It's New to You: Buying Used vs. New

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Price, quality, cost of ownership, financing, warranty - there are almost as many variables involved in the car buying process as there are cars to buy. The benefits of buying a new vehicle may seem obvious, but it might be time to consider one of the many used vehicles that continue to be turned in from short term lease programs. A quick analysis via our unique Perfect Car Finder will give you a list of both new and used cars that fit in your price range. You can also compare new and used cars side-by-side to further consider your choices objectively.

Consider every avenue of the vehicle purchase process before you sign on the bottom line.

Why Buy New?
As for new cars, there's the pride of ownership and the new car smell to attract you. But more importantly, by being the sole owner in the vehicle's history, you narrow the field of potential problems. Online pricing information along with details of the new vehicle options and specs let you know exactly what you're getting for the price of the vehicle. Also, there's a wealth of knowledge online and in magazines detailing the attributes of new cars and trucks.

New cars carry lower interest rates in general. Of course, this is not an issue if you plan to pay cash for your next car, otherwise, it's a good idea to watch and compare bank rates for the best possible deal starting with LightStream, an online lending division of SunTrust Bank.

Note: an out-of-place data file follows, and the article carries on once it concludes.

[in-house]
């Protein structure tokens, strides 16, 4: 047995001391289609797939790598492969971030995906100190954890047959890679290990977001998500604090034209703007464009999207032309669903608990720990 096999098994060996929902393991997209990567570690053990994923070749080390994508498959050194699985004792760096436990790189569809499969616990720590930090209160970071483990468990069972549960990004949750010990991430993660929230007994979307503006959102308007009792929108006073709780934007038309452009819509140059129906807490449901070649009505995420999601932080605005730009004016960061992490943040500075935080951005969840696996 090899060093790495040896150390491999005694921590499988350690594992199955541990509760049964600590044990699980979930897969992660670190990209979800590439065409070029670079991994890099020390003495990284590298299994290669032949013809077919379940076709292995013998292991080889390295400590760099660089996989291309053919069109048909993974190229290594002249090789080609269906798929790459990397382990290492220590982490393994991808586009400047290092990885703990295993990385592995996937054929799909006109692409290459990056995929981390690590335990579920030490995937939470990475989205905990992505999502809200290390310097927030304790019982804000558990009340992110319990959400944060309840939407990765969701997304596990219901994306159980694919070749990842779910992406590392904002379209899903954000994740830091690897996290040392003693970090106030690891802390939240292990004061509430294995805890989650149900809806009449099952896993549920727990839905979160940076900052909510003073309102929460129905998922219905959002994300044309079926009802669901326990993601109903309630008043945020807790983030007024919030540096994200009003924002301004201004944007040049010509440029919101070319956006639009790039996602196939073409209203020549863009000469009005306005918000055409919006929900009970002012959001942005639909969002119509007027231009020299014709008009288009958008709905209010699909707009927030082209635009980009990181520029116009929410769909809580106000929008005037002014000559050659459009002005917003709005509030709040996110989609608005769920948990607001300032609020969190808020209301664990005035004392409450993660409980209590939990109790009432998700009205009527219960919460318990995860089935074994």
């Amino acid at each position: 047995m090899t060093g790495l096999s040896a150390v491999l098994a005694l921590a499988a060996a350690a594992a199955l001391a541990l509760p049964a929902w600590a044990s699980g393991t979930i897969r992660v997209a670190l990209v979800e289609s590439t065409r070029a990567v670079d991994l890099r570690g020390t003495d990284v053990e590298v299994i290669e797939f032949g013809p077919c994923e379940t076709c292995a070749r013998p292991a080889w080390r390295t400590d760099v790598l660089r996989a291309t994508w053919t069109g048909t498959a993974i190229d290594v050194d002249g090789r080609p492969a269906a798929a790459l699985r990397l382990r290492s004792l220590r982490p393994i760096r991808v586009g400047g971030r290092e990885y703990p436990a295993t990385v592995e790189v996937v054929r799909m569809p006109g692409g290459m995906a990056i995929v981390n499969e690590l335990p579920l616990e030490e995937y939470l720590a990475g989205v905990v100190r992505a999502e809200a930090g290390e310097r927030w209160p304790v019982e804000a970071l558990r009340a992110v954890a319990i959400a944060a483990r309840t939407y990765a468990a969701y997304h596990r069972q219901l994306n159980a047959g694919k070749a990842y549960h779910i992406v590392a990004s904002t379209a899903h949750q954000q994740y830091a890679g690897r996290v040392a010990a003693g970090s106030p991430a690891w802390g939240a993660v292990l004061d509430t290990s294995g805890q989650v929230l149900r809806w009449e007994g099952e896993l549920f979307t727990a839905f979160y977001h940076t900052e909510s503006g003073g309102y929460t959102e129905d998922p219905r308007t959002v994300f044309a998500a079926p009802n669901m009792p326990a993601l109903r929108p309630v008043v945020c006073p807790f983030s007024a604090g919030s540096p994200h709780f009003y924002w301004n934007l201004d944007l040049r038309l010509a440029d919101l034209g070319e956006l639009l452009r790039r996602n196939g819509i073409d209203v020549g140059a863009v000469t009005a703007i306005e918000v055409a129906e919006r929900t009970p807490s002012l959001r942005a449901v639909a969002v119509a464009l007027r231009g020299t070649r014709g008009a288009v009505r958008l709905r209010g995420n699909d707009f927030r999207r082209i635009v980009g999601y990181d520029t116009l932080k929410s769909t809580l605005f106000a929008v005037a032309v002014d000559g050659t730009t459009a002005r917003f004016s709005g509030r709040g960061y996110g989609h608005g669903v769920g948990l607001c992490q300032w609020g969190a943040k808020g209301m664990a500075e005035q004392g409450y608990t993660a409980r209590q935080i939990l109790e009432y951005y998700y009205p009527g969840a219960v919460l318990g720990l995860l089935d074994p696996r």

Depreciation is another factor to consider. Although both new and used vehicles depreciate, a new vehicle depreciates the minute you buy the car. Most new cars depreciate in value by 40% in their first 3 years.

Why Buy Used?
You know that buying a used car will cost less up front than new, but what's a good price? Check out used car retail pricing to see what you can expect to pay at a dealership. Also, the private party pricing will reflect what you can expect to pay from a private party.

What about financing? It's true that new car financing programs typically have lower interest rates available, but now there are alternative finance programs such as those offered by our preferred lender LightStream, an online lending division of SunTrust Bank.

Many factors are involved in buying a used vehicle and there are several channels to consider in finding the right one:

Certified Pre-Owned
Manufacturers' certified programs have taken much of the risk out of used car shopping by offering excellent warranties on refurbished used vehicles. Only certain vehicles qualify for certification. Typically, the vehicle must be under five years old and have less than 75,000 miles on the odometer.

Manufacturers vary in how many points of the vehicles are reconditioned, but most put the vehicle through a complete check of all major systems. Familiarize yourself with the different certified programs and you will be better able to make a decision.

Used Vehicle from a Dealer
If you visit a large, reputable dealer with a brand franchise, they will have a variety of used vehicles for sale on their lot. Although not backed by the manufacturer, these vehicles will usually carry an extended or "after-market" warranty or service program offered by the dealer. Because dealers offer warranties and service programs, the used cars they sell must be carefully refurbished to meet warranty standards. If they receive a car from trade-in that doesn't measure up, they will typically sell that car at auction.